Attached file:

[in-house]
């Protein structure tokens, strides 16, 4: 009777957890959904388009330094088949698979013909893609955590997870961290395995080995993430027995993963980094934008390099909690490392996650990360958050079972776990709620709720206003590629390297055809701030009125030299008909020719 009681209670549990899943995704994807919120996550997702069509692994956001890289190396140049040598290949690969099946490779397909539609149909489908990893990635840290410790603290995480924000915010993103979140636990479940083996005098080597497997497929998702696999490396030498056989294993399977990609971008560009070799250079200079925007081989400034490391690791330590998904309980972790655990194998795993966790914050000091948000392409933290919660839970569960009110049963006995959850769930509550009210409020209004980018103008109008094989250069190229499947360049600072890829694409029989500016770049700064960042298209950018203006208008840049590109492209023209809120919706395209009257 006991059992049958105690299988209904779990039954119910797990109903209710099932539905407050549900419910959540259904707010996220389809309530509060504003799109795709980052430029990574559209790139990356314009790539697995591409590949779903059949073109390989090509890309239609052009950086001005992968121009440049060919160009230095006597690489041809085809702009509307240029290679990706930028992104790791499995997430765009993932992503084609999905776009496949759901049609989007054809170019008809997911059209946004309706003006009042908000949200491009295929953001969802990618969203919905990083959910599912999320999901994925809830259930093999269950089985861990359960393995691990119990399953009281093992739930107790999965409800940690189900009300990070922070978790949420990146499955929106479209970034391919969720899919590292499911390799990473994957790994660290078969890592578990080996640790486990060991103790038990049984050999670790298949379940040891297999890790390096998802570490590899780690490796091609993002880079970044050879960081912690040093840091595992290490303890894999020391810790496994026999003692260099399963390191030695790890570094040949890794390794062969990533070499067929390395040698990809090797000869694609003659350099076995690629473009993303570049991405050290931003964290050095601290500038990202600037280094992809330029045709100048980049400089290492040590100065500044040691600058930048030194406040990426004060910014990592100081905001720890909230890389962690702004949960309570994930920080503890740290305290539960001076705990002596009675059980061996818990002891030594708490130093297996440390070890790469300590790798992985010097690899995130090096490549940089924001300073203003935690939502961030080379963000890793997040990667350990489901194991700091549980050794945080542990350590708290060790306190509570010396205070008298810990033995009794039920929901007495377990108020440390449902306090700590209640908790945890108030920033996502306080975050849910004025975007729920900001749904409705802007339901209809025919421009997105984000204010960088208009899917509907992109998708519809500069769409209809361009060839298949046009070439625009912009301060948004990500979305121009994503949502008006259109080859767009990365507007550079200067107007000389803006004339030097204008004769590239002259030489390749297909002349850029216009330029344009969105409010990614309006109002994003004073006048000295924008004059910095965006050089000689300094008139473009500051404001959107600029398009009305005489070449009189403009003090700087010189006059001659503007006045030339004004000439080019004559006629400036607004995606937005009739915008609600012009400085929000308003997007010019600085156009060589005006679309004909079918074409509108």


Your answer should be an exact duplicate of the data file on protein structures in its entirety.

[in-house]
């Protein structure tokens, strides 16, 4: 009777957890959904388009330094088949698979013909893609955590997870961290395995080995993430027995993963980094934008390099909690490392996650990360958050079972776990709620709720206003590629390297055809701030009125030299008909020719 009681209670549990899943995704994807919120996550997702069509692994956001890289190396140049040598290949690969099946490779397909539609149909489908990893990635840290410790603290995480924000915010993103979140636990479940083996005098080597497997497929998702696999490396030498056989294993399977990609971008560009070799250079200079925007081989400034490391690791330590998904309980972790655990194998795993966790914050000091948000392409933290919660839970569960009110049963006995959850769930509550009210409020209004980018103008109008094989250069190229499947360049600072890829694409029989500016770049700064960042298209950018203006208008840049590109492209023209809120919706395209009257 006991059992049958105690299988209904779990039954119910797990109903209710099932539905407050549900419910959540259904707010996220389809309530509060504003799109795709980052430029990574559209790139990356314009790539697995591409590949779903059949073109390989090509890309239609052009950086001005992968121009440049060919160009230095006597690489041809085809702009509307240029290679990706930028992104790791499995997430765009993932992503084609999905776009496949759901049609989007054809170019008809997911059209946004309706003006009042908000949200491009295929953001969802990618969203919905990083959910599912999320999901994925809830259930093999269950089985861990359960393995691990119990399953009281093992739930107790999965409800940690189900009300990070922070978790949420990146499955929106479209970034391919969720899919590292499911390799990473994957790994660290078969890592578990080996640790486990060991103790038990049984050999670790298949379940040891297999890790390096998802570490590899780690490796091609993002880079970044050879960081912690040093840091595992290490303890894999020391810790496994026999003692260099399963390191030695790890570094040949890794390794062969990533070499067929390395040698990809090797000869694609003659350099076995690629473009993303570049991405050290931003964290050095601290500038990202600037280094992809330029045709100048980049400089290492040590100065500044040691600058930048030194406040990426004060910014990592100081905001720890909230890389962690702004949960309570994930920080503890740290305290539960001076705990002596009675059980061996818990002891030594708490130093297996440390070890790469300590790798992985010097690899995130090096490549940089924001300073203003935690939502961030080379963000890793997040990667350990489901194991700091549980050794945080542990350590708290060790306190509570010396205070008298810990033995009794039920929901007495377990108020440390449902306090700590209640908790945890108030920033996502306080975050849910004025975007729920900001749904409705802007339901209809025919421009997105984000204010960088208009899917509907992109998708519809500069769409209809361009060839298949046009070439625009912009301060948004990500979305121009994503949502008006259109080859767009990365507007550079200067107007000389803006004339030097204008004769590239002259030489390749297909002349850029216009330029344009969105409010990614309006109002994003004073006048000295924008004059910095965006050089000689300094008139473009500051404001959107600029398009009305005489070449009189403009003090700087010189006059001659503007006045030339004004000439080019004559006629400036607004995606937005009739915008609600012009400085929000308003997007010019600085156009060589005006679309004909079918074409509108």